Director Morgan Spurlock discusses his One Direction documentary “This Is Us”
Over the past three years, the pop British-Irish boy band One Direction has taken the world by storm while gaining millions of fans across the globe. In the movie “This Is Us,” coming out Aug. 30, director Morgan Spurlock takes viewers behind the scenes as the five band members – Niall Horan, Zayn Malik, Liam Payne, Harry Styles and Louis Tomlinson – tour internationally and record their upcoming album, “Where We Are.”
Spurlock, who has directed and starred in other documentaries such as “Super Size Me” and television shows such as “30 Days,” said collaborating with the band made for “a much more fun and enjoyable process” than his more serious documentaries in the past, even if only having 10 months from the start of filming to the release date made the experience “a real thrill and a big undertaking.”
According to Spurlock, he was drawn to the opportunity to film the band members, “who are now such a huge, massive phenomenon,” and to have this moment in time “as they continue to explode on a global scale.” Unlike his previous movies, “This is Us” even allowed him to work in a movie studio using 3-D technology that most documentary filmmakers would never get the chance to work with.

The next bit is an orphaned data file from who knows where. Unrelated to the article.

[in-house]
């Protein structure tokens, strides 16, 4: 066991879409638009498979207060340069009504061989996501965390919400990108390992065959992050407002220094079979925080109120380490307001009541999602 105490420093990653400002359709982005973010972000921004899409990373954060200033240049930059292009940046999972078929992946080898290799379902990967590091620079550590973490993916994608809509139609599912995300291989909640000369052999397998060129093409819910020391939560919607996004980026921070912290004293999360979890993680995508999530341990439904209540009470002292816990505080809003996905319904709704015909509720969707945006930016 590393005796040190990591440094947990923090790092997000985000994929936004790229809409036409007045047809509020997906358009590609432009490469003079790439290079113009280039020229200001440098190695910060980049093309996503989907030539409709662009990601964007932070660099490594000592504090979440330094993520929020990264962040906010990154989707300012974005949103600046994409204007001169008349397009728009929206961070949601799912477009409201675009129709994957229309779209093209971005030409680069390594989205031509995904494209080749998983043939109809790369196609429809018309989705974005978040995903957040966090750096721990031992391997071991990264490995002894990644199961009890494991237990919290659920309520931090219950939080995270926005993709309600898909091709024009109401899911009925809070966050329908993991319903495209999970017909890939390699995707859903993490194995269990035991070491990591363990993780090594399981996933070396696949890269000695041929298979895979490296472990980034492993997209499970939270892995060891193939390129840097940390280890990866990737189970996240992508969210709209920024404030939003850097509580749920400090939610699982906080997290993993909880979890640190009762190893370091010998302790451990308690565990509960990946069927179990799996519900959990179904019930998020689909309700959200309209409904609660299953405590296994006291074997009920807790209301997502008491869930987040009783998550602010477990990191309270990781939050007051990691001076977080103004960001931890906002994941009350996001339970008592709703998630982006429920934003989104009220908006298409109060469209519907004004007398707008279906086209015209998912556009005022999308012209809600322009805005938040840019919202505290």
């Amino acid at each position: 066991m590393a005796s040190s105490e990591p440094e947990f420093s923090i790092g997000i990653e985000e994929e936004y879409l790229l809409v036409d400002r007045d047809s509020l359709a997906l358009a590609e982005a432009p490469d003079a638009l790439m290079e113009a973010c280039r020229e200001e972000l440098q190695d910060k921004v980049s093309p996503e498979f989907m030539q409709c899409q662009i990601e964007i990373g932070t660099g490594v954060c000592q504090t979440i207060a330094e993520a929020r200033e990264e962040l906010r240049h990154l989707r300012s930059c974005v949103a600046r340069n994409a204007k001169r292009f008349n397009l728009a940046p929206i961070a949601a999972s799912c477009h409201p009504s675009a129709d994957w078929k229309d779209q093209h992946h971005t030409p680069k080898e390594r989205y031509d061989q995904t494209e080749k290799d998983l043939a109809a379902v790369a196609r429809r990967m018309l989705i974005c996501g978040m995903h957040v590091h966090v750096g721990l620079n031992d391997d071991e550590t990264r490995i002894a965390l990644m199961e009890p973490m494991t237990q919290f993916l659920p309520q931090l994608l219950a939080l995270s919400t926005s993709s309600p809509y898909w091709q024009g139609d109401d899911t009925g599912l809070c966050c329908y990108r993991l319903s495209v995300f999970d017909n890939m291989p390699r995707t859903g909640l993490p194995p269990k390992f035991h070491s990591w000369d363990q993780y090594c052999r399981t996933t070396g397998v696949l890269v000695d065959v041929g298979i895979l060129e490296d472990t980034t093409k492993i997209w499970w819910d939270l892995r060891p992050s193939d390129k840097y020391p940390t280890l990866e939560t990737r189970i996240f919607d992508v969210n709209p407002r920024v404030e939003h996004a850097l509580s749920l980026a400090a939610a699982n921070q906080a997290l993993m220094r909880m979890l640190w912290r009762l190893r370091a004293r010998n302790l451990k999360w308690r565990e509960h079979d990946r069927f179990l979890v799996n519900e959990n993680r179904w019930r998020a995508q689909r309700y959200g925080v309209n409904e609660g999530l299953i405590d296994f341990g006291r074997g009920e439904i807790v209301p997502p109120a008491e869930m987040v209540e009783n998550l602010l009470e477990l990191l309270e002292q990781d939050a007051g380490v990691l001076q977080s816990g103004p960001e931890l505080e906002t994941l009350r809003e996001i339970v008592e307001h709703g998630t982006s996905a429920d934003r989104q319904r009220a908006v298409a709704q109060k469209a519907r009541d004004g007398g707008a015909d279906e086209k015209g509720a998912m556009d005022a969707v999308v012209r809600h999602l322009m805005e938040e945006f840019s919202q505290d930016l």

“To be able to make a film that already has a fan base, and on opening day is going to be seen by more people worldwide than have ever seen any of my films, is an exciting proposition,” Spurlock said.
He described the One Direction fandom as “inspiring and unfathomable.”
“I’ve never been that passionate or dedicated to something, so to see those fans who are so enamored and invested, I find it remarkable,” he said.
Spurlock, who admitted to owning both One Direction albums, compared the passion of Directioners, as One Direction fans refer to themselves, to Beatlemania in the 1960s. Part of the band’s popularity, Spurlock believes, is each member’s charm and likeability.
“The person that they are the minute they walk off the stage in real life is the same person that is in this film,” he said. “There’s no created persona. They are themselves. I think ultimately that’s what the fans connect with.”
According to Spurlock, “This is Us” shows viewers how maintaining a band like One Direction requires non-stop work even as the band remains grounded through the members’ ability to “call each other out, knock them down a peg, or keep their heads screwed on straight.”
“It’s a tremendous amount of pressure and strain, but each one of them has four other people keeping them in check and allowing them to be able to vent,” he said. “That has kept them grounded up to now and will continue to keep them grounded.”
Spurlock asserted the film succeeds in dissecting each member of the band and, in accordance with one of his initial goals, going further “into the individuality of their personalities.”
“The film really does give [the viewer] these great insights into each one of them as people,” Spurlock said. “And I think that’s wonderful.”
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